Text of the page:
These cheers focus on the chanters confronting (saying threatening words to) an unnamed opponent or opponents. The chanter brags about herself, and also may insult (dis) that opponent

Two examples of confrontational foot stomping cheers:
Example #1: HULA HULA
Hula hula
Now who thinks they bad
Hula hula
Now who thinks they bad
I think I’m bad
‘Cause Acie my name
And toys is my game
Take a sip of my potion
And dance in slow motion
She thinks she bad
Baby baby don’t make me mad
She thinks she cool
Baby baby don’t act a fool
She think she sweet
Sweetest person you ever meet
She thinks she fine
Baby baby I’ll blow your mind
-Barbara Michels and Bettye White, Editors: Apple On A Stick, The Folklore of Black Children (Putnam Juvenile; First Edition November 11, 1983)
"Bad" here means "very good".

Example #2: CALL REPUTATION (also known as "Razzle Dazzle")
my name is yonnqa
i'm number one
my reputation has just begun
so if you see me
step a side
cause i don't take no jive
oh think she cool
correction baby
i no i'm cool
i no karate
i no kunfu
you miss with me
i co it on you*
rasasol o dazzo o ox2 **
-yaya,, 2/23/2007
*"co" here is probably a typo for "do"
**"ox2" probably means "repeat two times.
"Shabooya Roll Call" is another example of a confrontational foot stomping cheer. Here's a video of that cheer from the 2006 Bring It On: All Or Nothing:

Shabooya!! (Dance On Duh Table)

Apr 2, 2011

movie: Bring it on all or nothing [August 2006]
textual structure of "Shabooya Roll Call" fits the foot stomping cheer pattern. However, the movements that the girls perform while chanting aren't synchronized foot stomps combined with hand claps.  

An earlier version of "Shabooya Roll Call" is included in Spike Lee's 1996 movie Get On The Bus. However, that cheer is best known from the 2006 cheerleader movie series Bring It On: All Or Nothing. The words to that version of "Shabooya Roll Call" and other information/examples of that cheer are found in for a pancocojams post on Shabooya Roll Call.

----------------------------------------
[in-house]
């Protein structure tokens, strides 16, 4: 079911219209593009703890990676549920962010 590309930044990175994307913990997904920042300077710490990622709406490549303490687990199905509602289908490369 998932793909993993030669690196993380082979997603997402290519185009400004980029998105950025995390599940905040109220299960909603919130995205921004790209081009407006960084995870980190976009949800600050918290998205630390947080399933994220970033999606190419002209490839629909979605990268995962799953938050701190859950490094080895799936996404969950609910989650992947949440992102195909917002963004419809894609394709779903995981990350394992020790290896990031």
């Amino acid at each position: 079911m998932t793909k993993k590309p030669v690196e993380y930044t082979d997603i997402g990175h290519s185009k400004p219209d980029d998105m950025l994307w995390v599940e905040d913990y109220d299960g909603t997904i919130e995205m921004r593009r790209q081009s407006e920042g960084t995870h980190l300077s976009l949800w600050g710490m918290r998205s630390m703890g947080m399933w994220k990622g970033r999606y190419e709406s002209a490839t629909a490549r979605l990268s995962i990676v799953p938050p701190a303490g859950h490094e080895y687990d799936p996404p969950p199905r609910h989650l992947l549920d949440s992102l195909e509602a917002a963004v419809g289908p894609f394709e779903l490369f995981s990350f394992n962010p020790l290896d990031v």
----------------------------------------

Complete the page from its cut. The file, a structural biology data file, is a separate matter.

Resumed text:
The cheer entitled "U.G.L.Y" that was in that same Bring It On movie and was also in the 1986 movie Wildcats doesn't have a call & response structure. Instead, it is said in unison. Therefore, "U.G.L.Y"it's not a foot stomping cheer. Click for the words to that cheer.

In some examples in this category, the chanters brag about their group (their athletic team or school). In other examples the chanters brag about their boyfriend/s. These cheers have less insult content then confrontational foot stomping cheers.

Two examples of other bragging foot stomping cheers:
Example #1: L-O-V-E

All: L-O-V-E. [clap- not spoken]
L-O-V-E. [clap

Soloist #1: Well, Kayla’s my name. [clap]
And love is my game.[clap]
I got this boy on my mind [clap].
And Lord knows he’s fine. [clap]
He calls me his girl. [clap]
His number 1 girl.[clap]
I don’t know his sign, [clap]
But Taurus is mine. [clap]

All: L-O-V-E. [clap]
L-O-V-E. [clap]
L-O-V-E. [clap]

Soloist #2: Tamika's my name. [clap]